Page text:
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Journal of Evidence-informed Social Work

Kelly Trowbridge, Lisa Mische Lawson
Using data and research to drive and evaluate clinical decision-making continues to slowly gain prominence across social work settings. This article shares insights and recommendations from a novice social work investigator to encourage other social workers to consider the value of researching while in practice. Practitioners new to research need encouragement and support. This article provides ideas for easing the first steps towards research to avoid potentially discouraging pitfalls.
December 27, 2016: Journal of Evidence-informed Social Work
Lindsey Disney
No abstract text is available yet for this article.
November 2016: Journal of Evidence-informed Social Work
Rodrigo Flores, Carola Naranjo, Andreas Hein
Through this qualitative, empirical study the authors aim to explore and describe the sources of knowledge that are used to guide intervention practice by social workers in Chile. Particular attention was paid to factors that may facilitate or hinder the use of research-based evidence to guide social interventions design, implementation, and outcome evaluation. In order to explore these issues, 25 semi-structured interviews with social workers from Chilean social service non-profit organizations were conducted...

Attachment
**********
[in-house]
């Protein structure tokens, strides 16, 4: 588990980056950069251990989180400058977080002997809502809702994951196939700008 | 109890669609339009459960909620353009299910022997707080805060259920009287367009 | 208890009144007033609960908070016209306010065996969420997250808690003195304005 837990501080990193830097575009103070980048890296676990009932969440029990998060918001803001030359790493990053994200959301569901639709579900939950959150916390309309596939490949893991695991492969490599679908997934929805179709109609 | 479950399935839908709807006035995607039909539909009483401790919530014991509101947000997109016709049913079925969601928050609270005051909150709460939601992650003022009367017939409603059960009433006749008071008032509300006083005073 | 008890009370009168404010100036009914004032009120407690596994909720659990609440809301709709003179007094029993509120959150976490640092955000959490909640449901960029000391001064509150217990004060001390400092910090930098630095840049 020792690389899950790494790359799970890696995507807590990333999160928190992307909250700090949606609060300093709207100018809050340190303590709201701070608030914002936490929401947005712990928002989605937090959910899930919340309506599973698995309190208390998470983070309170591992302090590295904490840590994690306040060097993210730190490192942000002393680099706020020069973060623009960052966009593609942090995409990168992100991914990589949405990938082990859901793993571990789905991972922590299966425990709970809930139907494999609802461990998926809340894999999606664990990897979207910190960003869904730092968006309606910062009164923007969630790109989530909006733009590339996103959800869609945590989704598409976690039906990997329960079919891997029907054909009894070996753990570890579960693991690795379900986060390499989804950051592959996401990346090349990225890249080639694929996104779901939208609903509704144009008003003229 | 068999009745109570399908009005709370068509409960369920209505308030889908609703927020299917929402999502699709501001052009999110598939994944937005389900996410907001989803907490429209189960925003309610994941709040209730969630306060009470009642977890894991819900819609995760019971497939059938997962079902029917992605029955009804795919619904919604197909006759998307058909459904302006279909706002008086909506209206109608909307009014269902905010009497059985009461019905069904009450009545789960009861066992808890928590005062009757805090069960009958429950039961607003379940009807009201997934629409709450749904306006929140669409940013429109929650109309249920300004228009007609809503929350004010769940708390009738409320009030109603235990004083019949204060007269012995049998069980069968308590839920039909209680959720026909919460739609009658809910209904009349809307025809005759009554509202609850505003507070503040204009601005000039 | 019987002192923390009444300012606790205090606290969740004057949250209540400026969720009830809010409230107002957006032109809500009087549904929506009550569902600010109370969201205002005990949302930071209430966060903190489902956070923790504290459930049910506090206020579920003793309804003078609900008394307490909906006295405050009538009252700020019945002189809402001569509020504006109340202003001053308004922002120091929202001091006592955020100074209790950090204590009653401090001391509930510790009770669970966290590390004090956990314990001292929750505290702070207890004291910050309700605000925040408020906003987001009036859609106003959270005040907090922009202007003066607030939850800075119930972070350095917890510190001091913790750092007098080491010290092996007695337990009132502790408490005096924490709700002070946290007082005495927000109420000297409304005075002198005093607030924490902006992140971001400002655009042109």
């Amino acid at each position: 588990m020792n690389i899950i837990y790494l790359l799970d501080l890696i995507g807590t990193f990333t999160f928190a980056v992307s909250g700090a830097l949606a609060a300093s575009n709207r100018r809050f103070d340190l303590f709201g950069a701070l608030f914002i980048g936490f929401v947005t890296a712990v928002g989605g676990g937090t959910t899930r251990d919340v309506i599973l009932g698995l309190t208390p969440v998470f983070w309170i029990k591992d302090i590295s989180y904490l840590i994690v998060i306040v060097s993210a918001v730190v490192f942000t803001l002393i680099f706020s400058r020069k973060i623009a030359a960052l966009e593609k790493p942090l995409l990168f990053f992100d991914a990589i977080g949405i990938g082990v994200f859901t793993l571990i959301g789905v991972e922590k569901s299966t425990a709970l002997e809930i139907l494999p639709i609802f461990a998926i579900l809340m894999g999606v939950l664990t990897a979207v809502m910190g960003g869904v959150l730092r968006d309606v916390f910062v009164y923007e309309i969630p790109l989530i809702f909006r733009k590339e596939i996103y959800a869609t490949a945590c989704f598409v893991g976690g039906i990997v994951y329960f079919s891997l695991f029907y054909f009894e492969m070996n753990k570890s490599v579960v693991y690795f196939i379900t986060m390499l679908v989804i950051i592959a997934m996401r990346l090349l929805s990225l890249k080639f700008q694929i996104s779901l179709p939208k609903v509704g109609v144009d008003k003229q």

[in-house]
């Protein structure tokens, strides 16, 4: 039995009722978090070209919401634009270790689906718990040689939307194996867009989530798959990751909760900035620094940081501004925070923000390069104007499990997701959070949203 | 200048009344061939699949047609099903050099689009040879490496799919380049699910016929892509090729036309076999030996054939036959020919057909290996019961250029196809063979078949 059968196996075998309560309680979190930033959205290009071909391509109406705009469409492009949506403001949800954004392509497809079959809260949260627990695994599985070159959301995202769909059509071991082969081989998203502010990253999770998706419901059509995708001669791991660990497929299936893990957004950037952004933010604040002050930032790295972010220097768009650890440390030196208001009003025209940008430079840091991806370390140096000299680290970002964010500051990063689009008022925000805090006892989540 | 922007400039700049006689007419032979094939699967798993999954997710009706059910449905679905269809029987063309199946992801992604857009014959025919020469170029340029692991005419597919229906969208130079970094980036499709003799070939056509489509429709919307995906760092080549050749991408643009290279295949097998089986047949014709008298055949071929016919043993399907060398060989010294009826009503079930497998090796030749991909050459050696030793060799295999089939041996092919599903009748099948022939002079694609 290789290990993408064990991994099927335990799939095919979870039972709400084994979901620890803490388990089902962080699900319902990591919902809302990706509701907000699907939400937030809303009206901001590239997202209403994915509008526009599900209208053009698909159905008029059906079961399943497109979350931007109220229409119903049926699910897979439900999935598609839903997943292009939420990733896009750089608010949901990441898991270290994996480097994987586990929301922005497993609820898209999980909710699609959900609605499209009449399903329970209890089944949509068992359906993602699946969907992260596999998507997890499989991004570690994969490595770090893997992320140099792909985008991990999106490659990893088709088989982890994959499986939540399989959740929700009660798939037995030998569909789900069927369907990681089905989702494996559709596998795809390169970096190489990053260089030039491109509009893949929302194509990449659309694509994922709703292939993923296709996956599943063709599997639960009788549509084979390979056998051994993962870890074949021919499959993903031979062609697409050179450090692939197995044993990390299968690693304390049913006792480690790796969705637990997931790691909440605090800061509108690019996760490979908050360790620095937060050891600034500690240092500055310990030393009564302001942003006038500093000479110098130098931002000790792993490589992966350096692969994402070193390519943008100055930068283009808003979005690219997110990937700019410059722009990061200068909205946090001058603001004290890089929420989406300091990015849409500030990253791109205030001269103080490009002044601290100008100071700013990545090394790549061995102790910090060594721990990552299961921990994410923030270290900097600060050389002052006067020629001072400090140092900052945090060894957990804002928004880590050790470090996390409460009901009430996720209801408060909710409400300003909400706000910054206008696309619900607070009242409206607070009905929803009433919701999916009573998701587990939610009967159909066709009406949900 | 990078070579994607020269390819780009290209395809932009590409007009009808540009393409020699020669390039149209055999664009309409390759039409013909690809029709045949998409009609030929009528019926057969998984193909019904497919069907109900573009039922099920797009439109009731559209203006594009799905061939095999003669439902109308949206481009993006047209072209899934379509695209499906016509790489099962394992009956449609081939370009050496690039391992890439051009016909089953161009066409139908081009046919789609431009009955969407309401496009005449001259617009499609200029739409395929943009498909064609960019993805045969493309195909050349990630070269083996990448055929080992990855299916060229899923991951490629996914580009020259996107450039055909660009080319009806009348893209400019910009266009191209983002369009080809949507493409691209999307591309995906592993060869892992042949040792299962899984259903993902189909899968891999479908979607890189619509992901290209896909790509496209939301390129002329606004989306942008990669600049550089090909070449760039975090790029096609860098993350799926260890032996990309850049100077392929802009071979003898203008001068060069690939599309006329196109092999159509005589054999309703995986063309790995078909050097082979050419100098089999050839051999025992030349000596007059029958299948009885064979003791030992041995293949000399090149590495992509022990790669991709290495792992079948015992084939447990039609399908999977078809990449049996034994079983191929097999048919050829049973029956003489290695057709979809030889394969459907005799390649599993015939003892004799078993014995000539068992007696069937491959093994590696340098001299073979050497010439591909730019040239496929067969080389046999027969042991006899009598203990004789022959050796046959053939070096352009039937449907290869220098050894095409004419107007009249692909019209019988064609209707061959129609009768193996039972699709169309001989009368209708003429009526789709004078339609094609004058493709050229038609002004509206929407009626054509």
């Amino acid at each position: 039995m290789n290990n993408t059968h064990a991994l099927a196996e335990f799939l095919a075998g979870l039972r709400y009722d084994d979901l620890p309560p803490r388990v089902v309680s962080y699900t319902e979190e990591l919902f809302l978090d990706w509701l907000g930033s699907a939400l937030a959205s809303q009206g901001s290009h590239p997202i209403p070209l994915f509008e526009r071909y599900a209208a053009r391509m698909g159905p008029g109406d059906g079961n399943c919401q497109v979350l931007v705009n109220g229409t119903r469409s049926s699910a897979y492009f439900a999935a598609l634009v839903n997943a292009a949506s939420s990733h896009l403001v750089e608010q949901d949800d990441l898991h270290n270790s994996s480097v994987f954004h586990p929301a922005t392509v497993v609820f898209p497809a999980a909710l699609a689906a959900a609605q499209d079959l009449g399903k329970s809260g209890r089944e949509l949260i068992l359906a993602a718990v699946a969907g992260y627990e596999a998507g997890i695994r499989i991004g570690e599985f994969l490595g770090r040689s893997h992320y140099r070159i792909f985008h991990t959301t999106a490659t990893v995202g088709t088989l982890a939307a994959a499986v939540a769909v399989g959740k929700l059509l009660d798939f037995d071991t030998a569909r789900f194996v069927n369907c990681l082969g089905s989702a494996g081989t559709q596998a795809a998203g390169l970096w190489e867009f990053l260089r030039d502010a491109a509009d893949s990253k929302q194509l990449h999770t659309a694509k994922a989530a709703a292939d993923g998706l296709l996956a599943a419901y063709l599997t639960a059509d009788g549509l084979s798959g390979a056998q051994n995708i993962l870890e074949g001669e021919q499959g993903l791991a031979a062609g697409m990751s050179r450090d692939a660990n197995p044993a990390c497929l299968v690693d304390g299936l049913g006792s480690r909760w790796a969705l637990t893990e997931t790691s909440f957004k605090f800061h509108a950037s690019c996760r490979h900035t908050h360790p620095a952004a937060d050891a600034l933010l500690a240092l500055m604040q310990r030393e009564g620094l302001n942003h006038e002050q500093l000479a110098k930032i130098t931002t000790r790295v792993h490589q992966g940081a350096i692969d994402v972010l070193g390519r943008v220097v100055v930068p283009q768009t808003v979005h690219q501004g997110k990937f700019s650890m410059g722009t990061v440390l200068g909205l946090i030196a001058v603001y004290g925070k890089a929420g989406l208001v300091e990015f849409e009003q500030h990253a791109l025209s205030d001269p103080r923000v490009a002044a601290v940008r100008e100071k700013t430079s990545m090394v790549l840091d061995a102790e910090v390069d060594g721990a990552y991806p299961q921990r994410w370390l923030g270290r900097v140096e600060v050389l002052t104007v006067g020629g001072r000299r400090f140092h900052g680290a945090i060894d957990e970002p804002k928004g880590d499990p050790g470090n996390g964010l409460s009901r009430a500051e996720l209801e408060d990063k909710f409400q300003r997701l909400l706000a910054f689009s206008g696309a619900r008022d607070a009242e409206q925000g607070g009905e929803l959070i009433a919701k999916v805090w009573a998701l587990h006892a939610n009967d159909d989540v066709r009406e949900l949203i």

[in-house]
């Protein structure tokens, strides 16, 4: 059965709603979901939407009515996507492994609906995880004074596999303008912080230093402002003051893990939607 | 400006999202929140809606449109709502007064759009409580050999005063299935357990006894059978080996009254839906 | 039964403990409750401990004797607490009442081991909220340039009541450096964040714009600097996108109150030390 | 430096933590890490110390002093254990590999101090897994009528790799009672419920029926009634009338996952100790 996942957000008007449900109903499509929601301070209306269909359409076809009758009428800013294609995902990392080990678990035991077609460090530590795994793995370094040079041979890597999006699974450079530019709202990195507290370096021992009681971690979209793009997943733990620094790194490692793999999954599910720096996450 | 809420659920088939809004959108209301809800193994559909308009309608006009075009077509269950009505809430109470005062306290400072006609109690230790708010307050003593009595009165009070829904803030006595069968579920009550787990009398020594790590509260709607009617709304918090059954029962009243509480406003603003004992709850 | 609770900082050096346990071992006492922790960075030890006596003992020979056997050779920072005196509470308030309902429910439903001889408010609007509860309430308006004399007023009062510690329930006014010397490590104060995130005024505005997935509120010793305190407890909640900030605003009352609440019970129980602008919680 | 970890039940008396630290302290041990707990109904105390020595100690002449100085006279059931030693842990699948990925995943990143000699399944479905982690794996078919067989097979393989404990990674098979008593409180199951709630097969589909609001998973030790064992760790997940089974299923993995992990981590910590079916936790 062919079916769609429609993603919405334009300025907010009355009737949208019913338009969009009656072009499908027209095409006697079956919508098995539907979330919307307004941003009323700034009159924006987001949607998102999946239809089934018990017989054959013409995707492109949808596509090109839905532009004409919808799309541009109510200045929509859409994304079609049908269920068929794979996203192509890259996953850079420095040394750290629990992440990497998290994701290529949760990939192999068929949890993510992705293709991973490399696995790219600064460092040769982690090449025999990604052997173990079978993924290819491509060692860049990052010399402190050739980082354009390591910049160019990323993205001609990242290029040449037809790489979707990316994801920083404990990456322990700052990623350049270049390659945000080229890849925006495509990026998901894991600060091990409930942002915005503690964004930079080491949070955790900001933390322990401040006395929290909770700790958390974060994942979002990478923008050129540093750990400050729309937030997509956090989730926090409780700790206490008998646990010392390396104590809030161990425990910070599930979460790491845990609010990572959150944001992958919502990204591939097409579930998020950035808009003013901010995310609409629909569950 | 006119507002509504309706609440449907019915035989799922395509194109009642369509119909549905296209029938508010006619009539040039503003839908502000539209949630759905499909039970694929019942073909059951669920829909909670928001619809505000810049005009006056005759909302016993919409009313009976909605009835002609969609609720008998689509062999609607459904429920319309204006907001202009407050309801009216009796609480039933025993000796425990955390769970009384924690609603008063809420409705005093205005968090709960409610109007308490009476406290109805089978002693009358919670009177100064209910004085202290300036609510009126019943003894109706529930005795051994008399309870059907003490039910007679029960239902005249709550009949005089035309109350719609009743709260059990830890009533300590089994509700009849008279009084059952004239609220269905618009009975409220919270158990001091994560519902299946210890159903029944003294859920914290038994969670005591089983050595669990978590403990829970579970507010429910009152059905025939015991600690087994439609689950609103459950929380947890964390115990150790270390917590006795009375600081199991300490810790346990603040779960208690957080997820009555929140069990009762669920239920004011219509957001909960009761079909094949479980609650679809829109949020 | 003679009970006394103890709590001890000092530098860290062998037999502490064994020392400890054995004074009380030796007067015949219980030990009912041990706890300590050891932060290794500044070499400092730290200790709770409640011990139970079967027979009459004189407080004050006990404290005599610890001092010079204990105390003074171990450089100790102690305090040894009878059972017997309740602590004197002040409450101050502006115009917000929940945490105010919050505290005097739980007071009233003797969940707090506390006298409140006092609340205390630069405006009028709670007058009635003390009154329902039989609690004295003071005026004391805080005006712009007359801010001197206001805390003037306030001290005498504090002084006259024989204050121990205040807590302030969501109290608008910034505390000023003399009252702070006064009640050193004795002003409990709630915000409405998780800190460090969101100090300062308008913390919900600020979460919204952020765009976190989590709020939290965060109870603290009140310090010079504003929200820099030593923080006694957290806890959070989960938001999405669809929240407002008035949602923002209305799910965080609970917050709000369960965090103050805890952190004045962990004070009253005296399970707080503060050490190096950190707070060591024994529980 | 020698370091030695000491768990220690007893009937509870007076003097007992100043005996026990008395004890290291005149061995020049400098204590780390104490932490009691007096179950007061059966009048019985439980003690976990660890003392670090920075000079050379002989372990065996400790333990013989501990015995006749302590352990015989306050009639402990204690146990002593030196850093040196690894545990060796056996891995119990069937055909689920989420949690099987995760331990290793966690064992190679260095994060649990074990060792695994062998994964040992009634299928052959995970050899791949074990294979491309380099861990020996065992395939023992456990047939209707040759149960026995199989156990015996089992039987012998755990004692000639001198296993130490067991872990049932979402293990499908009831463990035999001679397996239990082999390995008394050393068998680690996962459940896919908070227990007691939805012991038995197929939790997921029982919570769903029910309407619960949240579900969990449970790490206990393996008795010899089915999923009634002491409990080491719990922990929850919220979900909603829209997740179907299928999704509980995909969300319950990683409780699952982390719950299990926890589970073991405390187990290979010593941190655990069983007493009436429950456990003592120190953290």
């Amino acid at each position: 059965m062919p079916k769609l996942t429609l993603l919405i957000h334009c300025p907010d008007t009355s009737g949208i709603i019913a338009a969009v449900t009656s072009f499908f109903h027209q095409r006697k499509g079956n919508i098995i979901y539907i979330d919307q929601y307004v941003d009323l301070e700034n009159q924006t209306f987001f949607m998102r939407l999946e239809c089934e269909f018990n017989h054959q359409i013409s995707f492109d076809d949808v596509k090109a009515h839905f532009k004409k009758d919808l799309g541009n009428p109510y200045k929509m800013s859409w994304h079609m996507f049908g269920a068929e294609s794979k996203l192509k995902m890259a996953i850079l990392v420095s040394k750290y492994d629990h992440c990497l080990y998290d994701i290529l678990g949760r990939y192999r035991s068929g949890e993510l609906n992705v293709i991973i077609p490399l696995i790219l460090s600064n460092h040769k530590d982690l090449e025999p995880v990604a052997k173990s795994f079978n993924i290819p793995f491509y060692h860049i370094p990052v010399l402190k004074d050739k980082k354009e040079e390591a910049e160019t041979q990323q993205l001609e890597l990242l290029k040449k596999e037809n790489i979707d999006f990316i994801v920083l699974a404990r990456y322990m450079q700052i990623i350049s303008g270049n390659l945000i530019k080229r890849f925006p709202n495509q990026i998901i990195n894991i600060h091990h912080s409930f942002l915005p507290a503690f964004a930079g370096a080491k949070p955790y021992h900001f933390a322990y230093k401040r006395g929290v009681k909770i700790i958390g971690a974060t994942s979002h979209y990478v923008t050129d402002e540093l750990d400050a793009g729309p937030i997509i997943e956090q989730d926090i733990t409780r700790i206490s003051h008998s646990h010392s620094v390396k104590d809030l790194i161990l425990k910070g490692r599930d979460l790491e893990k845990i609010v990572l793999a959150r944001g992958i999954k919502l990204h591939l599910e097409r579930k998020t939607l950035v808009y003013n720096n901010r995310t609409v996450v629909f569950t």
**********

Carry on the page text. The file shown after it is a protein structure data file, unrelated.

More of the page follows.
November 2016: Journal of Evidence-informed Social Work
Ruby A Daniels, David Torres, Cathy Reeser
Despite numerous studies documenting the benefits of music, hospice social workers are often unfamiliar with evidence-based music practices that may improve end of life care. This mixed method study tested an intervention to teach hospice social workers and chaplains (N = 10) an evidence-based music protocol. Participants used the evidence-based practice (EBP) for 30 days, recording 226 journal entries that described observations of 84 patients and their families. There was a significant increase in EBP knowledge (35%)...
November 2016: Journal of Evidence-informed Social Work
Tina Abrefa-Gyan
The objective of the author in this article was to examine possible differences in knowledge and attitudes toward evidence-based practice (EBP) among social workers across geographic regions. A random national sample of 180 NASW members was obtained from mail and Internet groups. MANOVA analysis was performed to determine possible differences in knowledge and attitudes toward EBP among these social workers. Findings suggest that knowledge and attitude toward EBP did not differ among these practitioners. Despite increasing efficacy and widespread knowledge of EBPs, there is little or no empirical evidence to support any differences in attitudes and knowledge of EBP among social workers across geographic regions...
November 2016: Journal of Evidence-informed Social Work
Bharati Sethi